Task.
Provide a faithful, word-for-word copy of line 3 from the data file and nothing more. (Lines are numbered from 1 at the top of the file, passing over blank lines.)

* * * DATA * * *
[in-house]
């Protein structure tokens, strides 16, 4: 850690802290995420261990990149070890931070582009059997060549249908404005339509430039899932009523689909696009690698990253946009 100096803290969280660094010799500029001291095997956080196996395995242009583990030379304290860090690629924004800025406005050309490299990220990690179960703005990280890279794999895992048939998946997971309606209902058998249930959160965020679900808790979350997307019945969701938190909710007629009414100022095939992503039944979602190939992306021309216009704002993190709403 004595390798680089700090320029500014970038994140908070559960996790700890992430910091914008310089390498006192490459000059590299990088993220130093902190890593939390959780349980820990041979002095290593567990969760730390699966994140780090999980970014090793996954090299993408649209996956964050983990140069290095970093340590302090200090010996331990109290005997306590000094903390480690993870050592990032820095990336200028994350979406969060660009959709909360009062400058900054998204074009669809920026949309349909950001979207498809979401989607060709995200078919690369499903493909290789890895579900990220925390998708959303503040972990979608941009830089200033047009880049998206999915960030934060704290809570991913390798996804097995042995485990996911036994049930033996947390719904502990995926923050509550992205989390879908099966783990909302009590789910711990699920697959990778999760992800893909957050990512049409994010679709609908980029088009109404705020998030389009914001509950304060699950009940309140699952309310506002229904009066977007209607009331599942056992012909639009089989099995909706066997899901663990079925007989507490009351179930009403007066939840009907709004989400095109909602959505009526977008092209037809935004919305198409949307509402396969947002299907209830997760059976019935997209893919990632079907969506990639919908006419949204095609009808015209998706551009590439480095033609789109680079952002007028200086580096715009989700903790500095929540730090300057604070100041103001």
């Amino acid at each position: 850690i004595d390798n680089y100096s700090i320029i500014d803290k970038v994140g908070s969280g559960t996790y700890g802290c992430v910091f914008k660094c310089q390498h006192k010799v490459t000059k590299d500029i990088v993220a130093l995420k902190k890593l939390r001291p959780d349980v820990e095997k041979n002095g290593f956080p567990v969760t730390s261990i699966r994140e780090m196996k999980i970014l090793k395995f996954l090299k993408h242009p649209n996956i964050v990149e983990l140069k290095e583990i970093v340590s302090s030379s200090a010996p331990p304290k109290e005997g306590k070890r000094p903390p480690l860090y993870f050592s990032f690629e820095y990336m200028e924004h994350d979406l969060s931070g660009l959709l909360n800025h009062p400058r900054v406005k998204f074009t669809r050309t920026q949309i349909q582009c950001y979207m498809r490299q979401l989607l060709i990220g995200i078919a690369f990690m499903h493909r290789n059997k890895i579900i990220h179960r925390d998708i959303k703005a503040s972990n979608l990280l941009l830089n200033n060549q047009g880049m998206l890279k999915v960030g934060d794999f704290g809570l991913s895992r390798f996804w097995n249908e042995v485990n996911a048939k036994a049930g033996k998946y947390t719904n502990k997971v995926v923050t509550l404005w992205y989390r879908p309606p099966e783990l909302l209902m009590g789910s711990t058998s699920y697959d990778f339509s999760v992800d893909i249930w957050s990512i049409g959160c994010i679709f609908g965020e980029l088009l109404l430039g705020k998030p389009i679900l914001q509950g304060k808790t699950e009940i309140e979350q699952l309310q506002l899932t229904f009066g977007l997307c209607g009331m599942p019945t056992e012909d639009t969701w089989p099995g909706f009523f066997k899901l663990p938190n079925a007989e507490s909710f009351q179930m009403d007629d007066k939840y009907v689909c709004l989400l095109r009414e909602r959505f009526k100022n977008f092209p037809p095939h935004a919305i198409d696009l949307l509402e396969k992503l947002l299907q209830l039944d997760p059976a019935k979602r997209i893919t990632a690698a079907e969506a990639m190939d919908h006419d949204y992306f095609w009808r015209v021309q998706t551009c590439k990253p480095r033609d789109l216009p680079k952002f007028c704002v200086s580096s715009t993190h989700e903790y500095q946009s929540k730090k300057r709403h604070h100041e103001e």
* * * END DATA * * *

């Amino acid at each position: 850690i004595d390798n680089y100096s700090i320029i500014d803290k970038v994140g908070s969280g559960t996790y700890g802290c992430v910091f914008k660094c310089q390498h006192k010799v490459t000059k590299d500029i990088v993220a130093l995420k902190k890593l939390r001291p959780d349980v820990e095997k041979n002095g290593f956080p567990v969760t730390s261990i699966r994140e780090m196996k999980i970014l090793k395995f996954l090299k993408h242009p649209n996956i964050v990149e983990l140069k290095e583990i970093v340590s302090s030379s200090a010996p331990p304290k109290e005997g306590k070890r000094p903390p480690l860090y993870f050592s990032f690629e820095y990336m200028e924004h994350d979406l969060s931070g660009l959709l909360n800025h009062p400058r900054v406005k998204f074009t669809r050309t920026q949309i349909q582009c950001y979207m498809r490299q979401l989607l060709i990220g995200i078919a690369f990690m499903h493909r290789n059997k890895i579900i990220h179960r925390d998708i959303k703005a503040s972990n979608l990280l941009l830089n200033n060549q047009g880049m998206l890279k999915v960030g934060d794999f704290g809570l991913s895992r390798f996804w097995n249908e042995v485990n996911a048939k036994a049930g033996k998946y947390t719904n502990k997971v995926v923050t509550l404005w992205y989390r879908p309606p099966e783990l909302l209902m009590g789910s711990t058998s699920y697959d990778f339509s999760v992800d893909i249930w957050s990512i049409g959160c994010i679709f609908g965020e980029l088009l109404l430039g705020k998030p389009i679900l914001q509950g304060k808790t699950e009940i309140e979350q699952l309310q506002l899932t229904f009066g977007l997307c209607g009331m599942p019945t056992e012909d639009t969701w089989p099995g909706f009523f066997k899901l663990p938190n079925a007989e507490s909710f009351q179930m009403d007629d007066k939840y009907v689909c709004l989400l095109r009414e909602r959505f009526k100022n977008f092209p037809p095939h935004a919305i198409d696009l949307l509402e396969k992503l947002l299907q209830l039944d997760p059976a019935k979602r997209i893919t990632a690698a079907e969506a990639m190939d919908h006419d949204y992306f095609w009808r015209v021309q998706t551009c590439k990253p480095r033609d789109l216009p680079k952002f007028c704002v200086s580096s715009t993190h989700e903790y500095q946009s929540k730090k300057r709403h604070h100041e103001e």